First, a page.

PRO Music Rights Is Preparing a Spotify-Style Direct Public Offering — No Investment Banks Needed

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Pro Music Rights is officially preparing a Spotify-style direct public offering, according to a Form S-1 that the Florida-based entity recently submitted to the Securities and Exchange Commission (SEC).

Pro Music Rights didn’t address the development with a formal statement. However, a 68-page-long Form S-1, submitted to the SEC on December 29th, sheds additional light on the nuances of the stock listing – which, to be sure, “is not being underwritten by any investment bank.”

910 million shares will be registered, according to the document, with a “proposed maximum offering price per share” of $0.01. The total encompasses 900 million Class A shares from Founder and CEO Jake P. Noch, 5,000,000 shares from Pro Music Rights director (and counsel, recent legal documents show) Vito Roppo, 3.5 million shares from Pro’s IT head, 500,000 shares from Bungalo Records founder Paul Ring, and 1,000,000 total shares from two attorneys who appear to work at the same firm as Roppo.

In turn, the “proposed maximum aggregate offering” will come in at $9.1 million. Also worth noting is that the Class A shares that would become available to investors are “identical” to the Class B shares, save that they are worth just one vote apiece, to the Class B shares’ 100 votes each. Thus, so long as Noch holds all the Class B shares, he “will have the ability to control up to 99.980357% of the total voting power of our capital stock.”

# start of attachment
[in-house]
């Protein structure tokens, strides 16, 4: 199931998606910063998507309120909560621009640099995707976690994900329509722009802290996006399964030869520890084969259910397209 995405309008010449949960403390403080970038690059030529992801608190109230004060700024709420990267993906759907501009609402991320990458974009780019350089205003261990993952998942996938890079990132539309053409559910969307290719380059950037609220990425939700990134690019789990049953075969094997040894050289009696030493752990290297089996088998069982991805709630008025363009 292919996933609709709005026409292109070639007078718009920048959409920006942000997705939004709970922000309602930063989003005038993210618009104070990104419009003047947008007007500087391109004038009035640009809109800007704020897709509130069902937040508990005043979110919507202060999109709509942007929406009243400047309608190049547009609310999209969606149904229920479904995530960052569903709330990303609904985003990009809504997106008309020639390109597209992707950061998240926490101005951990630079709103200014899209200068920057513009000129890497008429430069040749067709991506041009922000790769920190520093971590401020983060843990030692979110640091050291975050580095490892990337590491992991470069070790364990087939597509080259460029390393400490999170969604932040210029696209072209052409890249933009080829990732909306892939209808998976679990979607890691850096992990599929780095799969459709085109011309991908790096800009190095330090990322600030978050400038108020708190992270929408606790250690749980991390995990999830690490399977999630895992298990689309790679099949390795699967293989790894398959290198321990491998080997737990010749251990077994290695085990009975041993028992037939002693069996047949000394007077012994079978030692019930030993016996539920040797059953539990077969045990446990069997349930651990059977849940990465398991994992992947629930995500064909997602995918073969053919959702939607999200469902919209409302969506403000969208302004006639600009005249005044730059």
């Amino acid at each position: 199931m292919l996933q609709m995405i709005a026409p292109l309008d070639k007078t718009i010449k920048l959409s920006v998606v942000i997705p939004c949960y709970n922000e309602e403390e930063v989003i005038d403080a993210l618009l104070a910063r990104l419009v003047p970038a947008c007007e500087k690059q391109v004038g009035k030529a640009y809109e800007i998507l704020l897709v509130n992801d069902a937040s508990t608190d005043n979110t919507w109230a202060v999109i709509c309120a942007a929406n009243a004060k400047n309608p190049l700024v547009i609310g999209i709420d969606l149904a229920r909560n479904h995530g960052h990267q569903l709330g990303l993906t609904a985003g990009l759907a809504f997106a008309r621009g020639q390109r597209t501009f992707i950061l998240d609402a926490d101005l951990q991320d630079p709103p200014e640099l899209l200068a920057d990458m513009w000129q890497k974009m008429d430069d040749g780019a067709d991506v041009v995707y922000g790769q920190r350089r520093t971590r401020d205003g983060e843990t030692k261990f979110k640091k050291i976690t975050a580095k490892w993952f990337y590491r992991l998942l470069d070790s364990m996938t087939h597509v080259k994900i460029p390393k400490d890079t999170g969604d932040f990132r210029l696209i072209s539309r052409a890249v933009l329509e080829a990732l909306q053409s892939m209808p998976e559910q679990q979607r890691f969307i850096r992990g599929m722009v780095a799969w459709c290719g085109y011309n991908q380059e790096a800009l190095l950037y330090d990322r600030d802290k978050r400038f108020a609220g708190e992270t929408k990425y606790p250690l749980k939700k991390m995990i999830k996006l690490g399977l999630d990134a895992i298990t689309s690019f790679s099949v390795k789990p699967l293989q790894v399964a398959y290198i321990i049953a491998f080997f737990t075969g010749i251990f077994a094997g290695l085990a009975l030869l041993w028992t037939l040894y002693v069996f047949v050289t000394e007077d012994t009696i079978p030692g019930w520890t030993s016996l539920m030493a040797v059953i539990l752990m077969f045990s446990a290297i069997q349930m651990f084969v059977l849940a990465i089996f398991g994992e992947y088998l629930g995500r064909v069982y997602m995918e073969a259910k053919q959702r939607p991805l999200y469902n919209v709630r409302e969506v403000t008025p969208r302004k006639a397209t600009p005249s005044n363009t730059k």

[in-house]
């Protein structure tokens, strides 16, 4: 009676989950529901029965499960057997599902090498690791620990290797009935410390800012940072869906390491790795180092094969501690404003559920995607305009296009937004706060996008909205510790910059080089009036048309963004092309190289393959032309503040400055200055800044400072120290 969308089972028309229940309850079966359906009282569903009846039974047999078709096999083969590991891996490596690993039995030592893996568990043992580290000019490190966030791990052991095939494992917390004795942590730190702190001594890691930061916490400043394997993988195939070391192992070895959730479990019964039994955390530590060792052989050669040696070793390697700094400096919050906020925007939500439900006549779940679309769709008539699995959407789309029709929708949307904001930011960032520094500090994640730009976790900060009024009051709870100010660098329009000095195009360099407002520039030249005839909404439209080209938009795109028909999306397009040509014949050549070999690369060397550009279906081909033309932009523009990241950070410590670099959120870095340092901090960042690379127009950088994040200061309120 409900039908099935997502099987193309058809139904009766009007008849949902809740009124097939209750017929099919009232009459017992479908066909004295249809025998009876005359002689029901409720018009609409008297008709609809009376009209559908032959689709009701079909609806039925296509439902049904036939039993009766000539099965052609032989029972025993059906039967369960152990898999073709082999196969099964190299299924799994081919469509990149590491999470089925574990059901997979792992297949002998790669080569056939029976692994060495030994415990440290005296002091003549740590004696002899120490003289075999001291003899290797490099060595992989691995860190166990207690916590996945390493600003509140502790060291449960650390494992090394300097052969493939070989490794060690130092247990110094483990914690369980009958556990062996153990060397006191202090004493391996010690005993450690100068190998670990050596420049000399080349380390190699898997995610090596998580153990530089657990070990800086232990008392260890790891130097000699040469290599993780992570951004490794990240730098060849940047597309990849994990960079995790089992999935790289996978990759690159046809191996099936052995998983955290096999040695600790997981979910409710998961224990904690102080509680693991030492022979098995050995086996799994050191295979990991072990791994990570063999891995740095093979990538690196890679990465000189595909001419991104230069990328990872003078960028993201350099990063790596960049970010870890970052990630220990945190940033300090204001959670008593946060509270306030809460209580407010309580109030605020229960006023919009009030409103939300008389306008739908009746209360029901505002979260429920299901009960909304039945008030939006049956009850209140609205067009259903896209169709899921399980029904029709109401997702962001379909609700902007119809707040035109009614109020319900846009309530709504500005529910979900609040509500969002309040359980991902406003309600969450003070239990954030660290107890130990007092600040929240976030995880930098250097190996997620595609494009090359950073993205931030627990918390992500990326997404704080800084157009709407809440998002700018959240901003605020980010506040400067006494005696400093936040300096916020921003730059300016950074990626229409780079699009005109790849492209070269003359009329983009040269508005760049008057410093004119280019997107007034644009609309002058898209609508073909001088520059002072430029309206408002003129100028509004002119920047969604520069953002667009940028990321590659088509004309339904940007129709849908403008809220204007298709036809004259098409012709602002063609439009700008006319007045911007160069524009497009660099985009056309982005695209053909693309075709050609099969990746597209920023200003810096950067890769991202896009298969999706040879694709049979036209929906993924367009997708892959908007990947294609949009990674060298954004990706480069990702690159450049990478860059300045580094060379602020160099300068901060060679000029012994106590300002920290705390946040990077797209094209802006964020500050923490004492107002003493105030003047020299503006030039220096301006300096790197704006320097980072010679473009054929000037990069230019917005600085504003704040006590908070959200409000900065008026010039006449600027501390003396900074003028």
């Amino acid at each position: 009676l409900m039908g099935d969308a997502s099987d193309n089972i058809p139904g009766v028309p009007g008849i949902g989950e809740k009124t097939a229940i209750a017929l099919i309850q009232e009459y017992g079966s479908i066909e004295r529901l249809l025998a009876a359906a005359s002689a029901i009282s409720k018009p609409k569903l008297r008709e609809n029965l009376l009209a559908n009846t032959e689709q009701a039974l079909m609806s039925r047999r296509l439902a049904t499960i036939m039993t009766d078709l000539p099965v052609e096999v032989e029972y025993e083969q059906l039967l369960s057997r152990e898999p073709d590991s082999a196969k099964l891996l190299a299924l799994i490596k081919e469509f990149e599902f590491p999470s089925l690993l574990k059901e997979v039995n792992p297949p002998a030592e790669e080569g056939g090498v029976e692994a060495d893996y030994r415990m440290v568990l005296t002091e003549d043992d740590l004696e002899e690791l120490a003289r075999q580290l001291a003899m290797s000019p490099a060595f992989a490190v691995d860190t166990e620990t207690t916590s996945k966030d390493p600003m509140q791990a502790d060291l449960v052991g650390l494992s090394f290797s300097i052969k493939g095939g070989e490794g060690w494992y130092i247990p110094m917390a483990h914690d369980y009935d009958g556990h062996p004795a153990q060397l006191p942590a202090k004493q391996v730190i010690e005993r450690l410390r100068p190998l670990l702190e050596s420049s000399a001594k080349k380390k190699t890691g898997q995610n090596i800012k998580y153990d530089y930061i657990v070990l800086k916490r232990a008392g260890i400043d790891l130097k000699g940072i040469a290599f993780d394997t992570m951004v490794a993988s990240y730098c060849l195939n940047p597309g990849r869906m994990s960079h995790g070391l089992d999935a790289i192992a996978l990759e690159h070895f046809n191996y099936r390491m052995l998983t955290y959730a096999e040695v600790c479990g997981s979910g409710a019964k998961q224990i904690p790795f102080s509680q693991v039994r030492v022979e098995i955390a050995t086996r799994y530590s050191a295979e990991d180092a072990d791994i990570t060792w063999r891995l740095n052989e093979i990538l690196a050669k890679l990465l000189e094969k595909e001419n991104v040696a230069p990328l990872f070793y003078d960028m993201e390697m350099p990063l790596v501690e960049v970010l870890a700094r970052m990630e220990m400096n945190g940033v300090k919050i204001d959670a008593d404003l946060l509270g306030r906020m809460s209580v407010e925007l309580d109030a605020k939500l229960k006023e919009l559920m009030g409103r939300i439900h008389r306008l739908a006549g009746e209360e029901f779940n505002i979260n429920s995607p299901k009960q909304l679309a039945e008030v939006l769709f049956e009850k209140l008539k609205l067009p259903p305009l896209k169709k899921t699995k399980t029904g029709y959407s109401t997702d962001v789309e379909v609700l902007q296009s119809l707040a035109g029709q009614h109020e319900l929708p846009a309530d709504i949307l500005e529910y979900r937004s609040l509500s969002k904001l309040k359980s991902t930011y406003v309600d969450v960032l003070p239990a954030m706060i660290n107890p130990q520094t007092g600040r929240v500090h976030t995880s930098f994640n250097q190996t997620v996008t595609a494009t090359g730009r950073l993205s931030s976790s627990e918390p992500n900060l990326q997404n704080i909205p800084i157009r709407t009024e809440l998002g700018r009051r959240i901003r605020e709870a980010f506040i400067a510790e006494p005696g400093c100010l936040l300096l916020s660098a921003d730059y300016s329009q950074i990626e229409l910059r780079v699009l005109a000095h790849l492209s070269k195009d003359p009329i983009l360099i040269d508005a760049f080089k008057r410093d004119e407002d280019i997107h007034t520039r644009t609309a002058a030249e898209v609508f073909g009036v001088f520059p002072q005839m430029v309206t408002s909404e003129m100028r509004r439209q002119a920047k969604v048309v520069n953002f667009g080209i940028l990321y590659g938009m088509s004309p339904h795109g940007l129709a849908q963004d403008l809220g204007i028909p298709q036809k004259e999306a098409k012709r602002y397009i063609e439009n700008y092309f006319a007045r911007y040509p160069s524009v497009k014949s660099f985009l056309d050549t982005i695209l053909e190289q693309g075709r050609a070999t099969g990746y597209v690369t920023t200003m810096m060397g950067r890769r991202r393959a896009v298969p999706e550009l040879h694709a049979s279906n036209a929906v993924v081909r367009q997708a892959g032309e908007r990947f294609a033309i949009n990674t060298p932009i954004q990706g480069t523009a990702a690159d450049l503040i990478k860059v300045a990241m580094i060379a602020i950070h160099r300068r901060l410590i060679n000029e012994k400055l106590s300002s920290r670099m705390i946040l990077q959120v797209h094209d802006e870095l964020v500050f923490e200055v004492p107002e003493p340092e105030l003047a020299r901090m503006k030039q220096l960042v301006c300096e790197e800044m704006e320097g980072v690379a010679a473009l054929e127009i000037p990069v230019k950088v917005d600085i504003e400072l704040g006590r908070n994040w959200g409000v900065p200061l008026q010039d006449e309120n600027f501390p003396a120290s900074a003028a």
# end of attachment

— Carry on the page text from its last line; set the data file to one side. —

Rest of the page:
From there, the lengthy document indicates that Pro Music Rights “converted into a Delaware corporation” last month (having been initially registered in Florida, once again). The entity represents “over an estimated 2,000,000 musical works,” a number of which were created by “notable artists.” Nevertheless, the filing also states that “many” of said works “originate from our Founder.”

Additionally, the text details a host of factors that could impact Pro Music Rights’ ability to stay afloat in the future, from a dependence upon a “limited number of digital music services” to the stiff music industry competition (including with regards to closing rightsholder deals) and much else in between. A lawsuit centering on “nonpayment” – one of multiple legal actions that Pro is engaged in – is identified on page 12.

Bearing these and other points in mind, the filing entity acknowledges that it hasn’t yet achieved profitability and does “not expect to be profitable in the near future.” Later, the company elaborates upon the latter expectation, bluntly claiming: “We will likely never achieve profitability. … The Company does not believe it can satisfy its cash requirements through the fiscal year end of December 31, 2021.”

Finally, on the financial side, the document shows that Pro Music Rights recorded net losses of $443,586 in 2019, including $211,884 attributable to “legal and professional services.” Intangible assets are valued at $45,135 ($19,010 for copyrights and $26,125 for domain names), with a member’s deficit of $45,356 as of yearend 2019.